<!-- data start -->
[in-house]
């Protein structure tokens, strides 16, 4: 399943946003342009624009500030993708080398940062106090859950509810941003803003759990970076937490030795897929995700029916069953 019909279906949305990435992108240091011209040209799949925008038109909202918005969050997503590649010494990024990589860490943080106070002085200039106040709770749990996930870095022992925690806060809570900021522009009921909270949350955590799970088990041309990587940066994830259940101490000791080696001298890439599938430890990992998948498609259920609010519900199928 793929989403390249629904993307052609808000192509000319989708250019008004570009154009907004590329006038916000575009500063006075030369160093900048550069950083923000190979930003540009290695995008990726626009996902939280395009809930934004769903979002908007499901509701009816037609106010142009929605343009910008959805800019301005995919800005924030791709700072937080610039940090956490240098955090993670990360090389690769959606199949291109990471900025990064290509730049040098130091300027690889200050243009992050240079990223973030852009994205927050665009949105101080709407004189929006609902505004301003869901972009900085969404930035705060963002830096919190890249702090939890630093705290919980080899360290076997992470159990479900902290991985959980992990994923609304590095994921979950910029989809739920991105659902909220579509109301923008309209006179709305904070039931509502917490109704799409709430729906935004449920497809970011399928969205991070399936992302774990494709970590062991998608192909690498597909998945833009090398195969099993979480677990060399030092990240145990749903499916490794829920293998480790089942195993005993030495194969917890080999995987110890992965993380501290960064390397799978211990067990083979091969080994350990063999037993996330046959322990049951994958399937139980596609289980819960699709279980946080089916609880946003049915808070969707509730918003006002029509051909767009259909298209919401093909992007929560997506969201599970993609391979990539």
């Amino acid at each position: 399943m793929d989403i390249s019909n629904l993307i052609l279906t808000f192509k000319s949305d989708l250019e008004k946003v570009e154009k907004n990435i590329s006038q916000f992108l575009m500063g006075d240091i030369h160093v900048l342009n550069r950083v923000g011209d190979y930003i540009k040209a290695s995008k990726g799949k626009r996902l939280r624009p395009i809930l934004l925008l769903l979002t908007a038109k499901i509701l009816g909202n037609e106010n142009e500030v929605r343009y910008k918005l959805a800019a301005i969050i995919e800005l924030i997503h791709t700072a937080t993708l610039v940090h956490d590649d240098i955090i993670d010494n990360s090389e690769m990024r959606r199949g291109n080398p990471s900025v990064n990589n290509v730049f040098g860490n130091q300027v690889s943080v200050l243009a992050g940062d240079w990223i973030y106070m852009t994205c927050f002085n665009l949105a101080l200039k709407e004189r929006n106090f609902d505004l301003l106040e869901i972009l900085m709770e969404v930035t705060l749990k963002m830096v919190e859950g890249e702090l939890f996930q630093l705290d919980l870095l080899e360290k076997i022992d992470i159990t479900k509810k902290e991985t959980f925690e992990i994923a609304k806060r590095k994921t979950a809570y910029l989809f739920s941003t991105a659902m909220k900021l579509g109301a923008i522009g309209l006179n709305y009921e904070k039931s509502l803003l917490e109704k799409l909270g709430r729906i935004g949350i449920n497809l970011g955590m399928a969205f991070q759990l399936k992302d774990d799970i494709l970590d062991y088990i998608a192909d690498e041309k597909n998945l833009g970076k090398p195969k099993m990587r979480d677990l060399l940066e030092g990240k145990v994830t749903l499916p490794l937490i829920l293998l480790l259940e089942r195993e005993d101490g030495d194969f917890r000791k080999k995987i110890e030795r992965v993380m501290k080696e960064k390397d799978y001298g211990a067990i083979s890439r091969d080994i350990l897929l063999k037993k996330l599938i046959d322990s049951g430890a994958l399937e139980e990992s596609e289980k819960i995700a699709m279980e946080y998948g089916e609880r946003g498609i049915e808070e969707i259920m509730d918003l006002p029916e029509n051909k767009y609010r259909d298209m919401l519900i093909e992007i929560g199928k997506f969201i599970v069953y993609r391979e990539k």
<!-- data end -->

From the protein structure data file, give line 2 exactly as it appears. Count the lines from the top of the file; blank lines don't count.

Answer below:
């Protein structure tokens, strides 16, 4: 399943946003342009624009500030993708080398940062106090859950509810941003803003759990970076937490030795897929995700029916069953 019909279906949305990435992108240091011209040209799949925008038109909202918005969050997503590649010494990024990589860490943080106070002085200039106040709770749990996930870095022992925690806060809570900021522009009921909270949350955590799970088990041309990587940066994830259940101490000791080696001298890439599938430890990992998948498609259920609010519900199928 793929989403390249629904993307052609808000192509000319989708250019008004570009154009907004590329006038916000575009500063006075030369160093900048550069950083923000190979930003540009290695995008990726626009996902939280395009809930934004769903979002908007499901509701009816037609106010142009929605343009910008959805800019301005995919800005924030791709700072937080610039940090956490240098955090993670990360090389690769959606199949291109990471900025990064290509730049040098130091300027690889200050243009992050240079990223973030852009994205927050665009949105101080709407004189929006609902505004301003869901972009900085969404930035705060963002830096919190890249702090939890630093705290919980080899360290076997992470159990479900902290991985959980992990994923609304590095994921979950910029989809739920991105659902909220579509109301923008309209006179709305904070039931509502917490109704799409709430729906935004449920497809970011399928969205991070399936992302774990494709970590062991998608192909690498597909998945833009090398195969099993979480677990060399030092990240145990749903499916490794829920293998480790089942195993005993030495194969917890080999995987110890992965993380501290960064390397799978211990067990083979091969080994350990063999037993996330046959322990049951994958399937139980596609289980819960699709279980946080089916609880946003049915808070969707509730918003006002029509051909767009259909298209919401093909992007929560997506969201599970993609391979990539």